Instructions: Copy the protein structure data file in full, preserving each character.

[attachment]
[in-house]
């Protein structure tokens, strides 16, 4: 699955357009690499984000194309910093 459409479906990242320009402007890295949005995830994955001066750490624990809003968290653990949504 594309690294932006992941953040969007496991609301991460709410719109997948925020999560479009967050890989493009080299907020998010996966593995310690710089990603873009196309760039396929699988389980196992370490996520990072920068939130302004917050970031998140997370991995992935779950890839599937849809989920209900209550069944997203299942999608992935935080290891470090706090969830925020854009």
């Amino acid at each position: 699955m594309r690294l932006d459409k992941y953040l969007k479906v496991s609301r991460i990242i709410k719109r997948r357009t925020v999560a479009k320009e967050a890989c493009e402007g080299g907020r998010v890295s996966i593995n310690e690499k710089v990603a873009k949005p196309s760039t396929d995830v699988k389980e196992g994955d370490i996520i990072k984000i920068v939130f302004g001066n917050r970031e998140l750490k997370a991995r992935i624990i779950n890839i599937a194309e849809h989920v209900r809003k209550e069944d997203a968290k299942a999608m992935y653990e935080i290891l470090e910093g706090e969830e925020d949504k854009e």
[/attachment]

[in-house]
């Protein structure tokens, strides 16, 4: 699955357009690499984000194309910093 459409479906990242320009402007890295949005995830994955001066750490624990809003968290653990949504 594309690294932006992941953040969007496991609301991460709410719109997948925020999560479009967050890989493009080299907020998010996966593995310690710089990603873009196309760039396929699988389980196992370490996520990072920068939130302004917050970031998140997370991995992935779950890839599937849809989920209900209550069944997203299942999608992935935080290891470090706090969830925020854009």
């Amino acid at each position: 699955m594309r690294l932006d459409k992941y953040l969007k479906v496991s609301r991460i990242i709410k719109r997948r357009t925020v999560a479009k320009e967050a890989c493009e402007g080299g907020r998010v890295s996966i593995n310690e690499k710089v990603a873009k949005p196309s760039t396929d995830v699988k389980e196992g994955d370490i996520i990072k984000i920068v939130f302004g001066n917050r970031e998140l750490k997370a991995r992935i624990i779950n890839i599937a194309e849809h989920v209900r809003k209550e069944d997203a968290k299942a999608m992935y653990e935080i290891l470090e910093g706090e969830e925020d949504k854009e």